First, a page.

Promoting Resilience; Reducing Stress
A promising intervention arms teens and young adults with coping skills to manage stress after a cancer diagnosis and boost quality of life beyond treatment.
Historically, adolescents and young adults with cancer have not seen the same increases in survival rates as younger pediatric patients and adult patients. There is evidence that people diagnosed with cancer between the ages of 12 and 25 are also at higher risk for poor psychosocial outcomes, including anxiety, depression and post-traumatic stress, both during and after cancer treatment. In addition, research shows that this group is less likely to go to college, live independently, form close relationships or have a job post-treatment. And if they do work, they get paid less than their age-matched peers.
“We believe these inferior outcomes for those who’ve had cancer as teens or young adults are because their disease hits at a key developmental time. Executive function – setting goals, making decisions, deferring gratification, controlling impulses – is not fully developed,” explains Dr. Abby Rosenberg, an oncologist, bioethicist and palliative care researcher. “Also, part of how people learn to be resilient is by overcoming adversities. Teens haven’t had the chance to develop these skills in ways that help them navigate something as big as cancer.”
Rosenberg and Dr. Joyce Yi-Frazier, a health psychologist and clinical research scientist, were separately exploring resilience and health outcomes in adolescents (with cancer and type 1 diabetes, respectively) when they learned of each other’s work. They decided to join forces and develop a curriculum to build skills that improve resilience and use it to try and improve both survival outcomes and psychosocial outcomes for adolescents and young adults with cancer.
Fueled by collaboration
First the duo completed an exhaustive review of literature and research on resilience, stress and coping. They settled on a cultural anthropologist’s definition of resilience: a process to harness resources needed to sustain well-being.
To identify the tangible qualities comprising resilience, the pair asked parents to recall what coping skills were important during their child’s treatment. They also collected hundreds of hours of interviews with teen and young adult cancer patients about what helped or hindered their resilience at the beginning, middle and end of their treatment.
From there, they developed a tool called PRISM (Promoting Resilience in Stress Management). PRISM, which is taught in person at the bedside, has four evidence-based skill-building sessions: stress management, goal-setting, positive reframing and meaning-making. The one-on-one sessions are typically held every other week, and each session is taught by a trained interventionist.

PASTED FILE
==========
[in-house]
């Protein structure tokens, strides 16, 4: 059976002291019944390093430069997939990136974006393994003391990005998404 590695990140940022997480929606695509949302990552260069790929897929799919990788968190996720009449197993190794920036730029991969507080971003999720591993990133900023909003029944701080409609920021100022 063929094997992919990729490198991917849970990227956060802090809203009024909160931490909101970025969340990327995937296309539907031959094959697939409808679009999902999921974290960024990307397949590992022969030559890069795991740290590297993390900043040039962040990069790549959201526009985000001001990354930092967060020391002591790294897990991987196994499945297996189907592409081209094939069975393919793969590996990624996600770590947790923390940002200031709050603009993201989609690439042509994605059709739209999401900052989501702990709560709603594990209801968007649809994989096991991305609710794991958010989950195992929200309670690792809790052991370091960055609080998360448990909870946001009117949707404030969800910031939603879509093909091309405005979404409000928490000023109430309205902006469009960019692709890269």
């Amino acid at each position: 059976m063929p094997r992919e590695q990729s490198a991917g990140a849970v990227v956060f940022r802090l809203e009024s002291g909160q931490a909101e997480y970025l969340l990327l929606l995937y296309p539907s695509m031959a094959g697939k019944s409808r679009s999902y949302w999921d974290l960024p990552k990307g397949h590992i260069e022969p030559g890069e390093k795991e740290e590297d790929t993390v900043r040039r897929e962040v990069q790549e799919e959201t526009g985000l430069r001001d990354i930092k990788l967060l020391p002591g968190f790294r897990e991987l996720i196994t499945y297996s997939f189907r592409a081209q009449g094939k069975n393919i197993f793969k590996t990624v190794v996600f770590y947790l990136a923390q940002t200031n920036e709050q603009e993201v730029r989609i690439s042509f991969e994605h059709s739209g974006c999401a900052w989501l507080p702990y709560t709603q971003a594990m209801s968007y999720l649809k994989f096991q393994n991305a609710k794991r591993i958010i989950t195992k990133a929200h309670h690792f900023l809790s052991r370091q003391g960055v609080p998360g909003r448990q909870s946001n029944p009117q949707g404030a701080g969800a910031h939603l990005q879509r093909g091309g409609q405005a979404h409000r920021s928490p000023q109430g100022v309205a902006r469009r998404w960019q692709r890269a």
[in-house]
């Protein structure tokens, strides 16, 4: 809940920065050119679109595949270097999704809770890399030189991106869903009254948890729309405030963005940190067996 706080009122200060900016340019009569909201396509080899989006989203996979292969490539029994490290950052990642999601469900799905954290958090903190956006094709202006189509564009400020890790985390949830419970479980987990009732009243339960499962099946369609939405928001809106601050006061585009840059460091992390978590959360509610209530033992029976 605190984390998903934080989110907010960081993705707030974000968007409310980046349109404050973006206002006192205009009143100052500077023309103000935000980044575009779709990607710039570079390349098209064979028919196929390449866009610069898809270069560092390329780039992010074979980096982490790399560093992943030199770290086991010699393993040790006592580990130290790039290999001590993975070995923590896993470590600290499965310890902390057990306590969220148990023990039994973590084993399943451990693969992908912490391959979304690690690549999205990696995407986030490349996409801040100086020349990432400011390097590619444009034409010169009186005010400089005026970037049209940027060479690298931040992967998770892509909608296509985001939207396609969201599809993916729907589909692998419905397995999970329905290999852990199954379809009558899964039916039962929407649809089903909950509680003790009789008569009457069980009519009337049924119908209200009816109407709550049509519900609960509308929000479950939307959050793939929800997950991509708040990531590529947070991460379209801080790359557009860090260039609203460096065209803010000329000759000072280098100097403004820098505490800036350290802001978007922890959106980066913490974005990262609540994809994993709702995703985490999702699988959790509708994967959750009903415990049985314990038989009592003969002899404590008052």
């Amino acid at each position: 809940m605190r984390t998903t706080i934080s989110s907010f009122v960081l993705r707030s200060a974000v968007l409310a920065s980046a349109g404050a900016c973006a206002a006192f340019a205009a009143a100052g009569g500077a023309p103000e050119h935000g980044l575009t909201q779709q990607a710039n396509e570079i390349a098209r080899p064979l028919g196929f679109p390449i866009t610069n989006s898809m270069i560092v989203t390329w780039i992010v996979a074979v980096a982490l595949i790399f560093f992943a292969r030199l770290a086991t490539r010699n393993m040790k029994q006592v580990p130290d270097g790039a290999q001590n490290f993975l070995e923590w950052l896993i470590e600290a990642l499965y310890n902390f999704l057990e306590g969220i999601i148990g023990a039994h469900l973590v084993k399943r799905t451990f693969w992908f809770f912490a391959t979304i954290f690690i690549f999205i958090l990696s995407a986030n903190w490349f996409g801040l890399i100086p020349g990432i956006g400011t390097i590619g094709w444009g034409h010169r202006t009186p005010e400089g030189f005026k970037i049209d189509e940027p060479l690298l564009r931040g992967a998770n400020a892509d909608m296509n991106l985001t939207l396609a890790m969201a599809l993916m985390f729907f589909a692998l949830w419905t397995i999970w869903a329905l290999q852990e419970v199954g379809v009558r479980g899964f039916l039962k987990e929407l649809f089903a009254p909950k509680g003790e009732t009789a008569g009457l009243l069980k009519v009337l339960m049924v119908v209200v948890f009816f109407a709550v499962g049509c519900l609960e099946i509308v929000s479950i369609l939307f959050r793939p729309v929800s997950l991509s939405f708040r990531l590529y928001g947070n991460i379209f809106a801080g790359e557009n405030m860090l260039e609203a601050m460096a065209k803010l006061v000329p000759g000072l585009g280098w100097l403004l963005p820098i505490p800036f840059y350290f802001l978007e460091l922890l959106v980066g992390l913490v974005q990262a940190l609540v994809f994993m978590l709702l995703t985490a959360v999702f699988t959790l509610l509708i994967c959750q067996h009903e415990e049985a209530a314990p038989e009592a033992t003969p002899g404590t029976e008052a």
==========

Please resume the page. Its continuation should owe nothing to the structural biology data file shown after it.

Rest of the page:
Though the content for PRISM is not disease-specific, enrollment for the randomized control trial was limited to cancer patients age 12 to 25. The trial compared the PRISM intervention to the usual psychosocial supportive care at Seattle Children’s. Results from 92 subjects showed that those who received PRISM reported increased hopeful patterns of thought, higher resilience, higher quality of life and lower distress at the end of a six-month period. Those in the PRISM group were 90% less likely to meet criteria for depression after completing the intervention than those in the control group.
Rosenberg and Yi-Frazier are currently working to adapt PRISM for teens and young adults diagnosed with cystic fibrosis and chronic renal failure, and are in discussion with the craniofacial research team to bring the tool to teen patients there as well. They are also testing how PRISM works for parents of children with cancer and hoping to make the curriculum a family-based intervention. Parents on the cancer and diabetes units who participated in a small pilot study reported higher resilience and lower distress after the intervention.
The pair is also beta testing a digital app for PRISM developed in partnership with Seattle Children’s Digital Health team. The app includes audio teachings; pages to type in and plan out goals; an audio feature to record negative self-talk and reframe it; and a daily diary to enter gratitude. Currently, they are collecting data about how teens in clinics throughout the hospital and a local primary care clinic use the app with an eye toward refining the next version.
Rosenberg sees PRISM as a targeted approach that helps “normalize the hard.” “We are developing standardized and systematic ways to promote patient and family resilience in the setting of serious illness,” she says. “Health is determined not only by biomedical processes, but also by emotions, behaviors and social relationships. If patients and families need certain resilience skills to thrive – and have better health outcomes because of those skills – we want to make sure they get that training. Our goal is to help them learn how to change their appraisal of difficult situations in real time and have greater quality of life in the future.”
“PRISM is a targeted approach that helps ‘normalize the hard.’”
Published in the Academic Annual Report, March 2017.